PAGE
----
Homesteading · Urban Homesteading

What Does Food Allergies Have To Do With Homesteading?

What does food allergies have to do with homesteading? A lot, in our case.

Take one average American Family that had their normal life turned around in the seconds it took for our youngest to eat a bite of peanut butter dough. I was cooking with Walker, our middle son, on a normal day. Alistaire was just a bit over a year old then. He came by and snuck a bit. It didn’t phase me. I didn’t even think about it. Within a few minutes we noticed his lips were swelling and something wasn’t right. Which led to panicked calls, and a trip to the ER. This was in the Spring of 2013.

(Walker rolling the dough that day)

We saw his doctor the next day, was tested for peanut allergy, and it came back positive. We were given a scrip for Epi-Pens, and off we went. No one thought to look deeper – and worse, I had no idea I should have been asking a lot more about what was happening.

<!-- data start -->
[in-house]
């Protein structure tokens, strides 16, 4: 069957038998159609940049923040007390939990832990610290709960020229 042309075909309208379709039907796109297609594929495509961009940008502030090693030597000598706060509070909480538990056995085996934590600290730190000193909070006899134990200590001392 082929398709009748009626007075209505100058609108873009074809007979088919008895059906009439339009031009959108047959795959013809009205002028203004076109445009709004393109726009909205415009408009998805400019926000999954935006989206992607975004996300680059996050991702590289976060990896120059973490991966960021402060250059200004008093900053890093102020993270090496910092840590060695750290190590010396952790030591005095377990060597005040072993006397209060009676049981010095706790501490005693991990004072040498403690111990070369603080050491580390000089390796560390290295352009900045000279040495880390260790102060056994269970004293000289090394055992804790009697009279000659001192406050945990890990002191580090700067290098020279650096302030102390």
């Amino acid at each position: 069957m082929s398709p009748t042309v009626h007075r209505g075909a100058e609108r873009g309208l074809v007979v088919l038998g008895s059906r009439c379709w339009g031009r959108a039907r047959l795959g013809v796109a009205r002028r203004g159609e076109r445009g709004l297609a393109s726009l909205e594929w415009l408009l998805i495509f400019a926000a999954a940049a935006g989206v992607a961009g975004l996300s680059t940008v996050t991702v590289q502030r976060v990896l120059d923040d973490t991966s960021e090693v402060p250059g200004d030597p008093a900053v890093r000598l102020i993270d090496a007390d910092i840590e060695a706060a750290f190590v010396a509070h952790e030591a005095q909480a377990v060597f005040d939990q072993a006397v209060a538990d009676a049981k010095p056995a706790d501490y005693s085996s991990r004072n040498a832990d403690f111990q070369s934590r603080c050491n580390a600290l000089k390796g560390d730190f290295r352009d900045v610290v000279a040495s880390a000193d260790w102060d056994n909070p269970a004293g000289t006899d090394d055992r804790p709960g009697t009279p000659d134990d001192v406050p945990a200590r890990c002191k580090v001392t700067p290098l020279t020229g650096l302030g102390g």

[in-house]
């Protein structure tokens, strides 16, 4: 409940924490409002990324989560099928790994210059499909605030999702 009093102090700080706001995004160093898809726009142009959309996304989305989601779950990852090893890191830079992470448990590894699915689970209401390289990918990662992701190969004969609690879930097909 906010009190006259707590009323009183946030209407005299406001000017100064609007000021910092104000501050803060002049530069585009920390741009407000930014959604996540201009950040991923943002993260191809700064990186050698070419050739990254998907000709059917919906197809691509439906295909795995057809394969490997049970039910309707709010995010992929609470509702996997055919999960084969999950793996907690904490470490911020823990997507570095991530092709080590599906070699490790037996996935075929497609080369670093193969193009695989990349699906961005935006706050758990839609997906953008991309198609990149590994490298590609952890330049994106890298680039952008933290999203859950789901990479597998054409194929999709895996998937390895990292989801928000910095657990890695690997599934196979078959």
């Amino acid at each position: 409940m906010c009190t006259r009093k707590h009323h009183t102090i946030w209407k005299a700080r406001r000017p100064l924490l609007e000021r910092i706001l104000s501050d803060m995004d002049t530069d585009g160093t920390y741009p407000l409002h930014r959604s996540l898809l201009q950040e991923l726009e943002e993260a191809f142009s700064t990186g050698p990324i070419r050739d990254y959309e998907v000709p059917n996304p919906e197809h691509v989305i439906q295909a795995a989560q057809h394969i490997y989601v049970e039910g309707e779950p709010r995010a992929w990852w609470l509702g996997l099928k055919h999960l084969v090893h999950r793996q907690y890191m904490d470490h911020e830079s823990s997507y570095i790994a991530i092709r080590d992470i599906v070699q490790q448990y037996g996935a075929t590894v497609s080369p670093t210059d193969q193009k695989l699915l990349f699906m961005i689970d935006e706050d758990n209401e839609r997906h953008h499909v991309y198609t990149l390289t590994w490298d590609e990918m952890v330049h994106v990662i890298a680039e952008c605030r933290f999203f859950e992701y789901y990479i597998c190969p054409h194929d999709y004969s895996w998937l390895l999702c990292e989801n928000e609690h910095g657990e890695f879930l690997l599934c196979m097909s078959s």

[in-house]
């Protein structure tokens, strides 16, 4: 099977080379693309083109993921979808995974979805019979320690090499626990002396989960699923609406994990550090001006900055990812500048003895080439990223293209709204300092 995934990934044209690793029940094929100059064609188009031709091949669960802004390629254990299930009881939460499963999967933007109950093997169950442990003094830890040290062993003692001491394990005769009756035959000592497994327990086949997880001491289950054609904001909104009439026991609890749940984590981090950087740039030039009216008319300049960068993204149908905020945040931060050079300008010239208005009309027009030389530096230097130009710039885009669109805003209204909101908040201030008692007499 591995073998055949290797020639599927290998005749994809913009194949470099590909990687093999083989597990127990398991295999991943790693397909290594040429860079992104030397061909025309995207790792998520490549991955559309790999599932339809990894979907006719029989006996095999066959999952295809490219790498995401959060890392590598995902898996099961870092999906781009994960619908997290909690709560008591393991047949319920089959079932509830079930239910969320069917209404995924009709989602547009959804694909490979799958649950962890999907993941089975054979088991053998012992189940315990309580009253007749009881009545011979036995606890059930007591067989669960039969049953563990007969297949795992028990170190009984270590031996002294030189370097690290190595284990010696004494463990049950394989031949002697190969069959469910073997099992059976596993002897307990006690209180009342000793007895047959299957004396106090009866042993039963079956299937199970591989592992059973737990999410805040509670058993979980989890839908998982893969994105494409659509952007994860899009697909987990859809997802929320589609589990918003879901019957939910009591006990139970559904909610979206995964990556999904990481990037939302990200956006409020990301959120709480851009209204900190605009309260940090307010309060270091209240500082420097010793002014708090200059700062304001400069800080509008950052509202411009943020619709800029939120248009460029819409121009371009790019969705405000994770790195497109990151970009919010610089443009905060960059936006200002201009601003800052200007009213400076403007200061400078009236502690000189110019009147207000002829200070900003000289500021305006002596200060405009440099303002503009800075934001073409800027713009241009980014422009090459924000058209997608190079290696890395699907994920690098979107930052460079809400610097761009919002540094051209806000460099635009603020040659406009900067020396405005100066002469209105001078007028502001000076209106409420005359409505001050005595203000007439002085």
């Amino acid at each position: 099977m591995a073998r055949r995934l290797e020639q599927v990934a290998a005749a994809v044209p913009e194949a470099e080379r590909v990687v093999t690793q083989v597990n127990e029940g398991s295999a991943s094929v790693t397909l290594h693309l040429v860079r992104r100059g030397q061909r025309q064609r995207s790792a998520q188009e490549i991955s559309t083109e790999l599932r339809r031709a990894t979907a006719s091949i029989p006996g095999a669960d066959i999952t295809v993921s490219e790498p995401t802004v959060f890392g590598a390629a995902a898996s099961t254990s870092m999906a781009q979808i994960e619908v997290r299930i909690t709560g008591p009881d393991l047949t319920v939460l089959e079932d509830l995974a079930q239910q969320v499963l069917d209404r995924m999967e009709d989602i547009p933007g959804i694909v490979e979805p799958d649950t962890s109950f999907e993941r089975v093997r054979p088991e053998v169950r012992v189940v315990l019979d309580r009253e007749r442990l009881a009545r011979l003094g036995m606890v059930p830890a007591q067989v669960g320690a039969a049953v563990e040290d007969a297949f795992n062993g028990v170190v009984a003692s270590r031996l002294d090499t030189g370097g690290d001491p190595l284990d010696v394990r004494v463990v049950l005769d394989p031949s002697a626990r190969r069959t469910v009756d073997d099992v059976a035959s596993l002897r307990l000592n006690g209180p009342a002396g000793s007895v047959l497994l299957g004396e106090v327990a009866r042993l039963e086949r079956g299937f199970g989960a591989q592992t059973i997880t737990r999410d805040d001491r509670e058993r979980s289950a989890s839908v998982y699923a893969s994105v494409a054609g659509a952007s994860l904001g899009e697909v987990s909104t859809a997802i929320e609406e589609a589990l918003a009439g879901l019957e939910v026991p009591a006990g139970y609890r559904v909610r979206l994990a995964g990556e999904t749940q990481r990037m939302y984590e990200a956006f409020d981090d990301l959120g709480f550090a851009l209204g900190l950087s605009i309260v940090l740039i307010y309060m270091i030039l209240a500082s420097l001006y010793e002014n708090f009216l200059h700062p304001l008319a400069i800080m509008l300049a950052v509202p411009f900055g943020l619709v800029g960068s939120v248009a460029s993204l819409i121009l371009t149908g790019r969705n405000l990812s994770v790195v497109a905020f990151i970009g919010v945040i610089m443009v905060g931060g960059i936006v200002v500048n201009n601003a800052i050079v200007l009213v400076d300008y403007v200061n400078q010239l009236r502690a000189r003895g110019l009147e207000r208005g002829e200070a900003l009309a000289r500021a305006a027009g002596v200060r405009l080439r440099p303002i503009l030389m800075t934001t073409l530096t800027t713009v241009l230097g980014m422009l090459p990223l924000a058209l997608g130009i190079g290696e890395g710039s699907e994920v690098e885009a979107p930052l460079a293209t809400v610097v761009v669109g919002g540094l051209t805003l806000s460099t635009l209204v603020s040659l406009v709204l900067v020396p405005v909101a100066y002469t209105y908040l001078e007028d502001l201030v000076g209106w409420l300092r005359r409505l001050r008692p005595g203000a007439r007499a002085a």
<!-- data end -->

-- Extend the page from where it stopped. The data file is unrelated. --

A month later we were back in the ER with anaphylaxis to cashews. This reaction scared me deeply. The picture was taken after an Epi-Pen and over 30 minutes later, as we sat in the ER. He looks almost normal here (outside of swelling). The Epi-Pen stopped most of the reaction almost immediately.

We went from one way of life to the feeling your tin foil hat might be getting a bit tight on the head. And into years of watching his skin never get better, of minor reactions to medium reactions. To being afraid to eat out, to wondering if your “home cooked” meal was poisoning him. As he got older, we were able to test him more. It got even better at 5 years of age, he was able to have a much longer list of potential allergens done on a back panel, and blood testing along with it. Over the years, as we noted reactions, we had him tested for those foods (peas and sunflower being two of them).

A sample:

He is allergic to peanuts, sunflower, peas, wheat, soy, blueberries and all tree nuts except for pecan. He shows reactions to Jojoba Oil.

  • 1 of 13 children in the United States.